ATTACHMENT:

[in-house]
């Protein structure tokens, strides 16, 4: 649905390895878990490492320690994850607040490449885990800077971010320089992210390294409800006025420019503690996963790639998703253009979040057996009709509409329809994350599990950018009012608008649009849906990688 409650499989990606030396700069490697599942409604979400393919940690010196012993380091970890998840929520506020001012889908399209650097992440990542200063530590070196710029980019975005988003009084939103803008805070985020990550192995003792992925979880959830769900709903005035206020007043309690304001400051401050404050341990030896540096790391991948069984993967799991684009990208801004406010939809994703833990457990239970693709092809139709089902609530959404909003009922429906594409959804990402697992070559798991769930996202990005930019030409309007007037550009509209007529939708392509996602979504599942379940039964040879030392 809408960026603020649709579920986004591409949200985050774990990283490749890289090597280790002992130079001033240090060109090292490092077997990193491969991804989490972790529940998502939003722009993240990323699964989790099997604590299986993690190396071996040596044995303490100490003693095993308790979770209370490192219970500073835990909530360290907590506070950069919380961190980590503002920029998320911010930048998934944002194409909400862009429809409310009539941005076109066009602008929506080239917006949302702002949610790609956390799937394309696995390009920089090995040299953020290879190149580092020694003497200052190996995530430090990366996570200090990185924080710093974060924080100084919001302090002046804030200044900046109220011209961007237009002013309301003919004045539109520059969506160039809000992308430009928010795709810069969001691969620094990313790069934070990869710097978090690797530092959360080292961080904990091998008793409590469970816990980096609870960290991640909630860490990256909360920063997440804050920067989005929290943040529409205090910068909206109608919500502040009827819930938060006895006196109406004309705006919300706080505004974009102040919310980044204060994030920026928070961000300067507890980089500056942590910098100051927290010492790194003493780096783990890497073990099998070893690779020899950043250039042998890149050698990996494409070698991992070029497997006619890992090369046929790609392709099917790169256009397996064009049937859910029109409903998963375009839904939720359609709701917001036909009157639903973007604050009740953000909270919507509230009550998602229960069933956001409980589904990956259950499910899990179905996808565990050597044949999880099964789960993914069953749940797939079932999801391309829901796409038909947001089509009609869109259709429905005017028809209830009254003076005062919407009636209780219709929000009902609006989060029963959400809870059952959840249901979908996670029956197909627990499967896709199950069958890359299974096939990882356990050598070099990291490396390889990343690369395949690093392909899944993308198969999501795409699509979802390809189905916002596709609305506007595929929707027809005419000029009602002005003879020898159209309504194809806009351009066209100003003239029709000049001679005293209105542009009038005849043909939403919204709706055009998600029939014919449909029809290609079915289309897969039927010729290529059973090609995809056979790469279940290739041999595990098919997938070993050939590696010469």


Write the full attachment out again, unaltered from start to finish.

[in-house]
């Protein structure tokens, strides 16, 4: 649905390895878990490492320690994850607040490449885990800077971010320089992210390294409800006025420019503690996963790639998703253009979040057996009709509409329809994350599990950018009012608008649009849906990688 409650499989990606030396700069490697599942409604979400393919940690010196012993380091970890998840929520506020001012889908399209650097992440990542200063530590070196710029980019975005988003009084939103803008805070985020990550192995003792992925979880959830769900709903005035206020007043309690304001400051401050404050341990030896540096790391991948069984993967799991684009990208801004406010939809994703833990457990239970693709092809139709089902609530959404909003009922429906594409959804990402697992070559798991769930996202990005930019030409309007007037550009509209007529939708392509996602979504599942379940039964040879030392 809408960026603020649709579920986004591409949200985050774990990283490749890289090597280790002992130079001033240090060109090292490092077997990193491969991804989490972790529940998502939003722009993240990323699964989790099997604590299986993690190396071996040596044995303490100490003693095993308790979770209370490192219970500073835990909530360290907590506070950069919380961190980590503002920029998320911010930048998934944002194409909400862009429809409310009539941005076109066009602008929506080239917006949302702002949610790609956390799937394309696995390009920089090995040299953020290879190149580092020694003497200052190996995530430090990366996570200090990185924080710093974060924080100084919001302090002046804030200044900046109220011209961007237009002013309301003919004045539109520059969506160039809000992308430009928010795709810069969001691969620094990313790069934070990869710097978090690797530092959360080292961080904990091998008793409590469970816990980096609870960290991640909630860490990256909360920063997440804050920067989005929290943040529409205090910068909206109608919500502040009827819930938060006895006196109406004309705006919300706080505004974009102040919310980044204060994030920026928070961000300067507890980089500056942590910098100051927290010492790194003493780096783990890497073990099998070893690779020899950043250039042998890149050698990996494409070698991992070029497997006619890992090369046929790609392709099917790169256009397996064009049937859910029109409903998963375009839904939720359609709701917001036909009157639903973007604050009740953000909270919507509230009550998602229960069933956001409980589904990956259950499910899990179905996808565990050597044949999880099964789960993914069953749940797939079932999801391309829901796409038909947001089509009609869109259709429905005017028809209830009254003076005062919407009636209780219709929000009902609006989060029963959400809870059952959840249901979908996670029956197909627990499967896709199950069958890359299974096939990882356990050598070099990291490396390889990343690369395949690093392909899944993308198969999501795409699509979802390809189905916002596709609305506007595929929707027809005419000029009602002005003879020898159209309504194809806009351009066209100003003239029709000049001679005293209105542009009038005849043909939403919204709706055009998600029939014919449909029809290609079915289309897969039927010729290529059973090609995809056979790469279940290739041999595990098919997938070993050939590696010469």